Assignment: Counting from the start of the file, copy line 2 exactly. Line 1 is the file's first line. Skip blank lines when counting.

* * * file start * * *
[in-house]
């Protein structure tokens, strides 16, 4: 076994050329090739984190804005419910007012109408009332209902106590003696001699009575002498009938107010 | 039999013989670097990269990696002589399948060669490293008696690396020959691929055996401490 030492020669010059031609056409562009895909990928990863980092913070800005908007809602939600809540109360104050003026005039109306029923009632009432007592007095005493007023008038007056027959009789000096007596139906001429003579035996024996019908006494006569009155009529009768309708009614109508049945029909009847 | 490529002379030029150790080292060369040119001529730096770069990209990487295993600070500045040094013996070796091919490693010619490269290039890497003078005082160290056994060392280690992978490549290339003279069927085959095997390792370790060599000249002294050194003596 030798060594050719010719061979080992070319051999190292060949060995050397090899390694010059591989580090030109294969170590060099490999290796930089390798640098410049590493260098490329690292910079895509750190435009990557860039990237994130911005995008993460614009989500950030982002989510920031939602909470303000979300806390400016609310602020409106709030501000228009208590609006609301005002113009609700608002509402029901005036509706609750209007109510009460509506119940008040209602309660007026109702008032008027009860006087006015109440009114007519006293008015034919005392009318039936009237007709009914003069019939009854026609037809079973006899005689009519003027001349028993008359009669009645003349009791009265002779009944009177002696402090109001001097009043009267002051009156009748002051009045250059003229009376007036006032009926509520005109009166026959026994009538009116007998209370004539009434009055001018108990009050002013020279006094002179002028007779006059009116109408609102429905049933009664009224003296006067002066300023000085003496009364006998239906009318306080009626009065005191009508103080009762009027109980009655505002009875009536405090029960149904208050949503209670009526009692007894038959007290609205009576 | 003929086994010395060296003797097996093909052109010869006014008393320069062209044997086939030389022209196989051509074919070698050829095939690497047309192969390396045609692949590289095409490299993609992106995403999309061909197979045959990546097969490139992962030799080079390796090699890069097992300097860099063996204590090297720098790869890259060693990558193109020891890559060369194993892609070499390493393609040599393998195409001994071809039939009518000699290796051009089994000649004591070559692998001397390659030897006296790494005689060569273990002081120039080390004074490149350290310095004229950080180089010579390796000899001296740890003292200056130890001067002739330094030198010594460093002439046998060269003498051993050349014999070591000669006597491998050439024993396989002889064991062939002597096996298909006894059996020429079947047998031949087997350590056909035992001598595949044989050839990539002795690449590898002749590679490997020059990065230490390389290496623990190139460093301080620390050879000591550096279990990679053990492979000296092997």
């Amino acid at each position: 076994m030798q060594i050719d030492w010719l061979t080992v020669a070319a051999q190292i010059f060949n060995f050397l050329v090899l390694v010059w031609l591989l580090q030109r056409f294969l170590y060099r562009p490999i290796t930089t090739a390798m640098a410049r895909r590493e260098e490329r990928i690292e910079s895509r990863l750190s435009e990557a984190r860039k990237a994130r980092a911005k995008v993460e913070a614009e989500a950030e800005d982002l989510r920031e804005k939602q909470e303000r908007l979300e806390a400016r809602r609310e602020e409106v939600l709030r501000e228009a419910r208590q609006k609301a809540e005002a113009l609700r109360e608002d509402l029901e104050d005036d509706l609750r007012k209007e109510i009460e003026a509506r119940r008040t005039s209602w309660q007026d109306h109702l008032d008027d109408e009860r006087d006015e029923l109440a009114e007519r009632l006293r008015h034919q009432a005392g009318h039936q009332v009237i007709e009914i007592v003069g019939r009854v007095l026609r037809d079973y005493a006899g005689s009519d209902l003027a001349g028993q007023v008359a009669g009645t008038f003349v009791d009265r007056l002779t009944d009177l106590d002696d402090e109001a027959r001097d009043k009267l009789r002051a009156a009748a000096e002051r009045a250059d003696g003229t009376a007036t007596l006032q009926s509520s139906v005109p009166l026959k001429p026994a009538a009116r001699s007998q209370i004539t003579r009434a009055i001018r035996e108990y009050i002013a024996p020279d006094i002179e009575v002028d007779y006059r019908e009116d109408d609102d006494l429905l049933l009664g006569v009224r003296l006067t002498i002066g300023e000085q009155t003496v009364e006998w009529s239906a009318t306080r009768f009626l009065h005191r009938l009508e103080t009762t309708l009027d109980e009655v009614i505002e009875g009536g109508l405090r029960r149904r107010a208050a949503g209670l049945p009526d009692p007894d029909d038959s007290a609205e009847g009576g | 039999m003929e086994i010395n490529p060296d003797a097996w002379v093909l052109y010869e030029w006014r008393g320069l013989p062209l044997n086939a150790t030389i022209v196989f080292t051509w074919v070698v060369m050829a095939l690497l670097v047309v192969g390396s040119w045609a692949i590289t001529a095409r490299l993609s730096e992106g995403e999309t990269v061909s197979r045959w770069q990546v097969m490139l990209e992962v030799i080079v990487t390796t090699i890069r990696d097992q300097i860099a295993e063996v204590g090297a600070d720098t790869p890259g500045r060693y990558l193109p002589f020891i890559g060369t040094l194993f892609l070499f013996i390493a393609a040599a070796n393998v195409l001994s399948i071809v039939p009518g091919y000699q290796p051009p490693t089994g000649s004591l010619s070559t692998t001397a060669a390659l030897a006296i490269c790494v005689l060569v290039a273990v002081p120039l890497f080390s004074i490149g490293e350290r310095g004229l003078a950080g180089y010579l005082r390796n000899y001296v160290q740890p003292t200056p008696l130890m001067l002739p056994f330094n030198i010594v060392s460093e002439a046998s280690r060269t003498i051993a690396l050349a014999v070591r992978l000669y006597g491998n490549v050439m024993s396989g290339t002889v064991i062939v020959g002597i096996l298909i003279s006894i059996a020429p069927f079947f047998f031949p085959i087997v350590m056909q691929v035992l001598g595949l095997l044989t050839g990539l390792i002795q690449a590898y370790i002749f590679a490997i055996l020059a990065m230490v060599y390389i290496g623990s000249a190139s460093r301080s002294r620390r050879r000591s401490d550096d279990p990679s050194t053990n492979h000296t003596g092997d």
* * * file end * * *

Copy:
């Protein structure tokens, strides 16, 4: 076994050329090739984190804005419910007012109408009332209902106590003696001699009575002498009938107010 | 039999013989670097990269990696002589399948060669490293008696690396020959691929055996401490 030492020669010059031609056409562009895909990928990863980092913070800005908007809602939600809540109360104050003026005039109306029923009632009432007592007095005493007023008038007056027959009789000096007596139906001429003579035996024996019908006494006569009155009529009768309708009614109508049945029909009847 | 490529002379030029150790080292060369040119001529730096770069990209990487295993600070500045040094013996070796091919490693010619490269290039890497003078005082160290056994060392280690992978490549290339003279069927085959095997390792370790060599000249002294050194003596 030798060594050719010719061979080992070319051999190292060949060995050397090899390694010059591989580090030109294969170590060099490999290796930089390798640098410049590493260098490329690292910079895509750190435009990557860039990237994130911005995008993460614009989500950030982002989510920031939602909470303000979300806390400016609310602020409106709030501000228009208590609006609301005002113009609700608002509402029901005036509706609750209007109510009460509506119940008040209602309660007026109702008032008027009860006087006015109440009114007519006293008015034919005392009318039936009237007709009914003069019939009854026609037809079973006899005689009519003027001349028993008359009669009645003349009791009265002779009944009177002696402090109001001097009043009267002051009156009748002051009045250059003229009376007036006032009926509520005109009166026959026994009538009116007998209370004539009434009055001018108990009050002013020279006094002179002028007779006059009116109408609102429905049933009664009224003296006067002066300023000085003496009364006998239906009318306080009626009065005191009508103080009762009027109980009655505002009875009536405090029960149904208050949503209670009526009692007894038959007290609205009576 | 003929086994010395060296003797097996093909052109010869006014008393320069062209044997086939030389022209196989051509074919070698050829095939690497047309192969390396045609692949590289095409490299993609992106995403999309061909197979045959990546097969490139992962030799080079390796090699890069097992300097860099063996204590090297720098790869890259060693990558193109020891890559060369194993892609070499390493393609040599393998195409001994071809039939009518000699290796051009089994000649004591070559692998001397390659030897006296790494005689060569273990002081120039080390004074490149350290310095004229950080180089010579390796000899001296740890003292200056130890001067002739330094030198010594460093002439046998060269003498051993050349014999070591000669006597491998050439024993396989002889064991062939002597096996298909006894059996020429079947047998031949087997350590056909035992001598595949044989050839990539002795690449590898002749590679490997020059990065230490390389290496623990190139460093301080620390050879000591550096279990990679053990492979000296092997």